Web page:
Prof Rounds Up Wild West Tales by Colorful Writer
Dr. Clay Reynolds, director of the Creative Writing program at UT Dallas, has compiled a collection of novelettes from the 19th-century novelist Edward Zane Carroll Judson – better known by his pen name Ned Buntline.
Reynolds’ compilation, The Hero of a Hundred Fights: Collected Stories from the Dime Novel King, from Buffalo Bill to Wild Bill Hickok, documents Buntline’s body of work as the so-called “King of the Dime Novel.”
In the new book, Reynolds gives an in-depth introduction to Buntline’s controversial life and work.
Reynolds portrays Buntline as being as colorful as some of his characters, describing him as a “bigamist, a slanderer and blackmailer and notorious scoundrel, an inciter of riots and a fugitive from justice, and very possibly a murderer, an ex-convict, deadbeat, philanderer and one of the world’s greatest liars.”
He also, Reynolds notes, was “a nationally known author of arguably more publications than any living writer” of his time.
Reynolds also writes about the emergence of the dime novel and the Western. He explains the archetypical characters that made Buntline successful – the damsel in distress, the villain and the hero that would intervene. Reynolds also gives insight as to how Buntline made the Buffalo Bill character famous.
“It’s maybe some of the most important work I’ve done in terms of scholarship,” Reynolds said. “Only recently have literary historians and philologists begun to acknowledge the vital importance these story weeklies and dime novels, shilling shockers, nickel libraries and other inexpensively produced fictions had in the formation of the modern American novel and film.”
There are four stories in the collection, and each is supplemented by a literary analysis from Reynolds:
- Buffalo Bill: The King of Border Men; or, The Wildest and Truest Tale I’ve Ever Told, which ensured Buntline’s fame and made his real- life hero, William F. Cody – better known as Buffalo Bill – a household name. It also introduced Wild Bill Hickok as a character in his books.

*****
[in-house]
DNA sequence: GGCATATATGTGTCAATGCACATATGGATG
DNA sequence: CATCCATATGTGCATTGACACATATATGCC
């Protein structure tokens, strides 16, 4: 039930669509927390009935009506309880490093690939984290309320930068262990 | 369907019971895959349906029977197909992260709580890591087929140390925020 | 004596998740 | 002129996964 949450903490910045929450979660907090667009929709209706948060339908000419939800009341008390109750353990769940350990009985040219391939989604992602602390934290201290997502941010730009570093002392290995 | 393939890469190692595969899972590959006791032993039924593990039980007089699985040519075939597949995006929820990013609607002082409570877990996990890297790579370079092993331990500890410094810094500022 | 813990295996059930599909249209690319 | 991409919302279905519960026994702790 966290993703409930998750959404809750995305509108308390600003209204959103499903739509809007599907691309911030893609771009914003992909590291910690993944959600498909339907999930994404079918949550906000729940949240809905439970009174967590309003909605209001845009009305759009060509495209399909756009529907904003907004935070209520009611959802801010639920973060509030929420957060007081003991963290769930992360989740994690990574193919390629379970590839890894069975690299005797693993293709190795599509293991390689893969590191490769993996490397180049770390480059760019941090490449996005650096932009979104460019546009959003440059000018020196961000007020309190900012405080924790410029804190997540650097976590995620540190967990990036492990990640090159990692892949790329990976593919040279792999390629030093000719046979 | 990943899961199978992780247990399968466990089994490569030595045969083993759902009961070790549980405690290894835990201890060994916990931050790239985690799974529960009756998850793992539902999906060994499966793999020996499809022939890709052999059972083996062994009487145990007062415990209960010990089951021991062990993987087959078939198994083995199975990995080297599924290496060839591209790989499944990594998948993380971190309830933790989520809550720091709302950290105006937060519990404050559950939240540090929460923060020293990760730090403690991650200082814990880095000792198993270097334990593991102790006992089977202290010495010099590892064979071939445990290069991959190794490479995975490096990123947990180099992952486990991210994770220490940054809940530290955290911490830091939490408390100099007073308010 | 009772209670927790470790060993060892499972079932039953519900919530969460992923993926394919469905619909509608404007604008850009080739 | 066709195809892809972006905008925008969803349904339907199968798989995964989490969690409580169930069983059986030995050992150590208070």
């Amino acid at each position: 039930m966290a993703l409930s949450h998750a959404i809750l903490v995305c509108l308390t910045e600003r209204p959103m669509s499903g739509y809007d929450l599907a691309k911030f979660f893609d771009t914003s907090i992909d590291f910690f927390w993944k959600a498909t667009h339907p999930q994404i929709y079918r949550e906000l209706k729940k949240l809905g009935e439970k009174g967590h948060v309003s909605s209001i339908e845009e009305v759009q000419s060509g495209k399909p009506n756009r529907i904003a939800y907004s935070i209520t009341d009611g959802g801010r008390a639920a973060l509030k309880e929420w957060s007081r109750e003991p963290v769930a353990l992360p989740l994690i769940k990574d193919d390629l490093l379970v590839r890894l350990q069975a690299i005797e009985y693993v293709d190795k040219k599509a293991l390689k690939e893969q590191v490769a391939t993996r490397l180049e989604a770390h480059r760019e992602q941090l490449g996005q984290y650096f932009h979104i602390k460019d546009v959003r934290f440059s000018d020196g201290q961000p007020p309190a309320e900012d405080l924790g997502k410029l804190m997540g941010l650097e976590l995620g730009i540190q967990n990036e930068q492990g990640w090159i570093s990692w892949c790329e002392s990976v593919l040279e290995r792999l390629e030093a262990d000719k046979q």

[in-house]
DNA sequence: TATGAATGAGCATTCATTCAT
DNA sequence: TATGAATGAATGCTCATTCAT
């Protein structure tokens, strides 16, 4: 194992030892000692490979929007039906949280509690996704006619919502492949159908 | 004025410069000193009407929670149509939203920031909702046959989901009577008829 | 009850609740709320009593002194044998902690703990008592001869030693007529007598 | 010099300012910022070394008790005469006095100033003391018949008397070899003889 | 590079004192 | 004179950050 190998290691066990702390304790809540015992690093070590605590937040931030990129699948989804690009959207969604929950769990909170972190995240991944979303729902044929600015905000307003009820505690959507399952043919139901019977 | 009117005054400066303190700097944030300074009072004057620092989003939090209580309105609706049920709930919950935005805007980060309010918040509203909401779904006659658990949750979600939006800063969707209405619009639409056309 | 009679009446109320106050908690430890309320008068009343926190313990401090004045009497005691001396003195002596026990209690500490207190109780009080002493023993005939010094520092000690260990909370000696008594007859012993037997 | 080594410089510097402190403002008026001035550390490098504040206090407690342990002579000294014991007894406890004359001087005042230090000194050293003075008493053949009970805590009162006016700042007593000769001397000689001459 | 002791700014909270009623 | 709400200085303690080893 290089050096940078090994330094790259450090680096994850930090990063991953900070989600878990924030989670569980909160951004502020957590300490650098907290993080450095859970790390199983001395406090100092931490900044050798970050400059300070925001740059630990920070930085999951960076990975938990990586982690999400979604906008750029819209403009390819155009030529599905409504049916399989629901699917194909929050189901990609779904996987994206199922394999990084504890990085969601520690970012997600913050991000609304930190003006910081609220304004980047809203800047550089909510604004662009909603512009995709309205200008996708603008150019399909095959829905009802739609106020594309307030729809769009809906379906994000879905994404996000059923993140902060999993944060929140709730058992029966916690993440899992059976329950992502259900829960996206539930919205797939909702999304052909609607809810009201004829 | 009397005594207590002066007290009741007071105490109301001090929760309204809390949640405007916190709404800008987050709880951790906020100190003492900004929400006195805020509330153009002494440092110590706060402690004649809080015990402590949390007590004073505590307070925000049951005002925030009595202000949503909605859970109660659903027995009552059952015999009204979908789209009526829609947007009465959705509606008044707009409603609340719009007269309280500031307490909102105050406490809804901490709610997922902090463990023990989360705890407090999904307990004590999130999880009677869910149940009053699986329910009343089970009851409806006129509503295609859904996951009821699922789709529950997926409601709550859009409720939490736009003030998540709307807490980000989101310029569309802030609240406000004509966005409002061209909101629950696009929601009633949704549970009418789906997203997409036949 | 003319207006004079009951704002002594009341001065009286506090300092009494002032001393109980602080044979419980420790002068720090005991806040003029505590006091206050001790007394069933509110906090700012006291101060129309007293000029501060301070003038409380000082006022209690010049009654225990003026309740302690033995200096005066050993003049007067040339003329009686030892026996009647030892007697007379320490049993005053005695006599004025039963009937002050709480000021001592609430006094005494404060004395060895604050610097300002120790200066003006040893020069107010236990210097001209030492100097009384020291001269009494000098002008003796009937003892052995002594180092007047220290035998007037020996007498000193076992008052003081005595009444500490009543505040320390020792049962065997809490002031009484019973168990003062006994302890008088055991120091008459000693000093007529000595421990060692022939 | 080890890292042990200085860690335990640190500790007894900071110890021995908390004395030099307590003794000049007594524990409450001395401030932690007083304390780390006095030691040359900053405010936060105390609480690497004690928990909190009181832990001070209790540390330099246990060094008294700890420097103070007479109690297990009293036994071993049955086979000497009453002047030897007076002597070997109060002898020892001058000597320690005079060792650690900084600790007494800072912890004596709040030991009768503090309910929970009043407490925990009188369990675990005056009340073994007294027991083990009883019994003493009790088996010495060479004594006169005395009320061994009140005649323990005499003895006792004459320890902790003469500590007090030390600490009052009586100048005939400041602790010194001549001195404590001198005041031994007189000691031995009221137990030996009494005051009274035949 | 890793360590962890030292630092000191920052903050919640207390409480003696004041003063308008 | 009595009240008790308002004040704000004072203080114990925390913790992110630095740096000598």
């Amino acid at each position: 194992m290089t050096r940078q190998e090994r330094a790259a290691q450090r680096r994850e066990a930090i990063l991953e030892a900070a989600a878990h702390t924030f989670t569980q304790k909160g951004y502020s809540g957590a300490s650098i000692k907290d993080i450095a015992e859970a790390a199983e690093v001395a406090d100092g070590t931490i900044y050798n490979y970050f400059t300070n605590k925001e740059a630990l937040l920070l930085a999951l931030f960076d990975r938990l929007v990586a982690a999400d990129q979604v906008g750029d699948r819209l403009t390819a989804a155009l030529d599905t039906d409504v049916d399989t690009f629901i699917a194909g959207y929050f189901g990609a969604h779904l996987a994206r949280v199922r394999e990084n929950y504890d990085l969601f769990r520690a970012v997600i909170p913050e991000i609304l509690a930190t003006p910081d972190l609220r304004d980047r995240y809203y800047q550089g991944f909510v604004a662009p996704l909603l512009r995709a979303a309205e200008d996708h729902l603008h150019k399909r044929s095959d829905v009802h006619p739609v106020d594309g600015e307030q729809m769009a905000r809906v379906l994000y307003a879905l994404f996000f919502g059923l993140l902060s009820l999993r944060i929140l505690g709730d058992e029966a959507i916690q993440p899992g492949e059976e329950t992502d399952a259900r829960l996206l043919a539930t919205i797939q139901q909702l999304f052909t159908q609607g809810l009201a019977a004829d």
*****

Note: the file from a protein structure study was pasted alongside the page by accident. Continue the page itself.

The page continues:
- Hazel-Eye, the Girl Trapper. A Tale of Strange Young Life, which introduces Ned Buntline’s fictional alter-ego, a fanciful mountain man named Cale Durg.
- The Miner Detective, or, The Ghost of the Gulch, set in the gold fields of Northern California – a story that fuses mystery and Western genres.
- Wild Bill’s Last Trail, where Hickok is filled with regret and guilt for his past actions and haunted by a premonition of his death.
Assembling the book wasn’t as easy as Reynolds had imagined. It was difficult to find usable copies of primary and secondary materials in the library collections he scoured.
“The condition of the original publications and many of the reprints that do exist range from brittle to fragile to nearly deteriorated,” Reynolds writes. “In some cases, the original is in such bad shape that merely handling it at all causes it to disintegrate. This means that some of the material cannot even be digitally scanned, let alone photocopied, as the original paper on which it was printed was of the cheapest variety, acidic, and subject to rapid decomposition.”
Despite the difficulties, Reynolds believes the long process of research and writing was worth the effort. The archetypes and themes developed by Buntline, Reynolds added, have shaped American popular culture.
Reynolds is author of more than 900 published works, including 13 books and three edited editions. He has been named runner-up three times in the Western Writers of America Spur Award for the novel and short fiction, and finalist for prizes from PEN Texas and several national writing organizations. He was also a finalist in the Western Heritage Award for 2001. Reynolds is a member of the Texas Institute of Letters, has received grants from the Texas Commission for the Arts, and is also a National Endowment for the Arts Fellow.